The age of the facial gadget is well and truly here, and LED light therapy devices are at the head of the pack.
Madonna, Victoria Beckham and loads of other celebrities are posing on Instagram in LED light therapy masks promoting their benefits.
Once they were only to be found in the fanciest of salons, but now many beauty brands are offering light therapy devices which can be used at home.
Celebrity endorsement, alongside the lack of access to beauty salons during lockdown, has driven the increasing popularity of these hi-tech devices.
LED light therapy masks look very futuristic and just a bit creepy; many of them also come with a pretty hefty price-tag!
The question is how do they actually work, are they safe and is it worth investing in a home device?
How do light therapy devices work?
LED Light Therapy is a non-invasive treatment which has been around for more than 30 years.
The devices omit coloured wavelengths of visible light (from around 400–700 nanometers on the electromagnetic spectrum) onto the skin. They don’t omit damaging ultraviolet wavelengths.
Different wavelengths of light penetrate the skin and each colour has a specific skin benefit. These range from reducing the appearance of fine lines, wrinkles and age spots to helping treat acne.
The most common wavelengths of light used for skin therapies are red, blue and green.
Red light penetrates deep into the skin and is thought to work by increasing the activity of mitochondria in the cells of the dermis of the skin.
Mitochondria are the parts of the cell which release energy. With more energy, skin cells can function more efficiently and regenerate more quickly. This means that tissues repair more quickly. In fact one of the first uses of red light therapy was to speed up wound healing.
Research has shown that treatment with red light can increase collagen production in skin cells. This protein makes your skin look smoother and plumper. We produce less of it as we age, so light therapy could give the skin a very welcome boost of collagen.
Other studies have shown that red light can reduce the appearance of wrinkles. It is also thought to improve circulation and reduce inflammation which could make it a useful treatment for both eczema and psoriasis.
More research is needed, but there’s some evidence to suggest that red light therapy benefits the skin
Blue light doesn’t penetrate the skin as deeply as red light. It targets the sebaceous glands on the skins surface, making them less active.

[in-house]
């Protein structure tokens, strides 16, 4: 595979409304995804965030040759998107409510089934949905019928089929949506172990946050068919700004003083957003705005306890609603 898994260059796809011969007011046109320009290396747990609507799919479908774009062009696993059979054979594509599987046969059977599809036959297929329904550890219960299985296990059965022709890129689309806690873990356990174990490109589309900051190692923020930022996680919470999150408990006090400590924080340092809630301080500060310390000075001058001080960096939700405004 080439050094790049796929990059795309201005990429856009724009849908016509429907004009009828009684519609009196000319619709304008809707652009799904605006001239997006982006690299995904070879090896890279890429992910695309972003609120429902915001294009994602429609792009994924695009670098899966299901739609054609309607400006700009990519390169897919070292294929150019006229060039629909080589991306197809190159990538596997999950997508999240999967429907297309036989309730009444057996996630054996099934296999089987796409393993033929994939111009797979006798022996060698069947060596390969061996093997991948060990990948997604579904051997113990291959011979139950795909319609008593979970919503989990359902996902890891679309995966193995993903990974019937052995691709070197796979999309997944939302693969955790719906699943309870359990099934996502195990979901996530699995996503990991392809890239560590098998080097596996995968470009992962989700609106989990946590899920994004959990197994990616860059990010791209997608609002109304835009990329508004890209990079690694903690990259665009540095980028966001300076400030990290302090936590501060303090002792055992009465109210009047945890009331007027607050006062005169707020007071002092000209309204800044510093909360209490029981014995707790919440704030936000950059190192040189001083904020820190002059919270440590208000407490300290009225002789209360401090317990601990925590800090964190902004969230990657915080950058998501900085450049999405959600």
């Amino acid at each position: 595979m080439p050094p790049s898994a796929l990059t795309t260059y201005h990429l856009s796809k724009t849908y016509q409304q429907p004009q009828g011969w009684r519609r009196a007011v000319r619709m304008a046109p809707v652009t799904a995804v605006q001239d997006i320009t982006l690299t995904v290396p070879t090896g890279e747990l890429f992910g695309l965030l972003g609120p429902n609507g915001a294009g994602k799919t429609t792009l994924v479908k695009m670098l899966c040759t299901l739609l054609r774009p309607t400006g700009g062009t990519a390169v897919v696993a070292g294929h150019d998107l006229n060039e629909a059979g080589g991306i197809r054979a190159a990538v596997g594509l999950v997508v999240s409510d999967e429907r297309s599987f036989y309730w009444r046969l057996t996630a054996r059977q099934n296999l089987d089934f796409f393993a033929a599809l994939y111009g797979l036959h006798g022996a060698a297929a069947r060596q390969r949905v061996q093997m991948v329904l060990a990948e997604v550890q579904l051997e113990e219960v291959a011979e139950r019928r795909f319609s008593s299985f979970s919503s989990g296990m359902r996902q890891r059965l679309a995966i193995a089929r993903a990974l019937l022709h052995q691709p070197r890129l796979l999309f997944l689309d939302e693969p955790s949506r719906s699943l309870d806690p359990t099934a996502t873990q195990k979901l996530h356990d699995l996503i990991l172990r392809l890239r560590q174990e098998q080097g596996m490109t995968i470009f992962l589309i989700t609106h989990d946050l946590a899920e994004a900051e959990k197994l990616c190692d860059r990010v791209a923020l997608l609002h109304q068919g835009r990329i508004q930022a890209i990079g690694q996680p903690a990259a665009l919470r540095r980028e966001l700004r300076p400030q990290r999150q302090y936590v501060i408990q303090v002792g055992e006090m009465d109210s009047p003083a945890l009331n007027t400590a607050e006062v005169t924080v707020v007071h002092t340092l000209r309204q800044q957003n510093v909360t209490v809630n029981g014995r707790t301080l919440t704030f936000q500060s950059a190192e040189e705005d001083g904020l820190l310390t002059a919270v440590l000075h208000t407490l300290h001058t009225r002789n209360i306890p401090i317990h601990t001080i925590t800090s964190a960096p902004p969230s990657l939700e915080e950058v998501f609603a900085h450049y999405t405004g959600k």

These glands produce the oil which lubricates your skin and prevents it drying out. They tend to be overactive in people with acne and oily skin conditions, so less active sebaceous glands should mean fewer acne breakouts. There is some research which supports this conclusion, although the clinical studies that have been done so far have been relatively small and of short duration.
Blue light also kills bacteria on the skin surface, particularly those that cause acne. Research has shown that blue light devices are an effective way to reduce inflamed lesions from facial acne. Another study showed that acne was reduced after 8 treatments over a 4-week period with an at-home light treatment device.
In theory, green light targets unwanted dark spots also called age spots.
These are caused by overproduction of the pigment melanin by melanocytes in the bottom layer of the skin’s epidermis.
It is suggested that green light therapy reduces the activity of melanocytes and slows the production of melanin. It is also suggested that it breaks up melanin clusters to fade existing dark spots.
Are Light Therapy Devices Safe?
Yes. Most experts agree that LED light therapy devices are safe, since they’re non-invasive and don’t emit UV light.
Of course it is essential that with a home device you follow the instructions, only use them for the recommended amounts of time and protect your eyes. Check for safety features like automatic shut-off, heat regulators and timers on devices before you buy.
Having said all that, there may still be some risks and it is wise to be cautious.
If you use Isotretinoin (Roaccutane) to treat your acne, be aware that this drug increases your skin’s sensitivity to light. Check with your doctor before you begin any light therapy treatment.
It would also be wise not to use LED light therapy if you’re using anything on your skin that makes you sensitive to sunlight.
Talk with your doctor if you have psoriasis. Red light therapy could help but only if you use it in conjunction with your regularly prescribed treatments.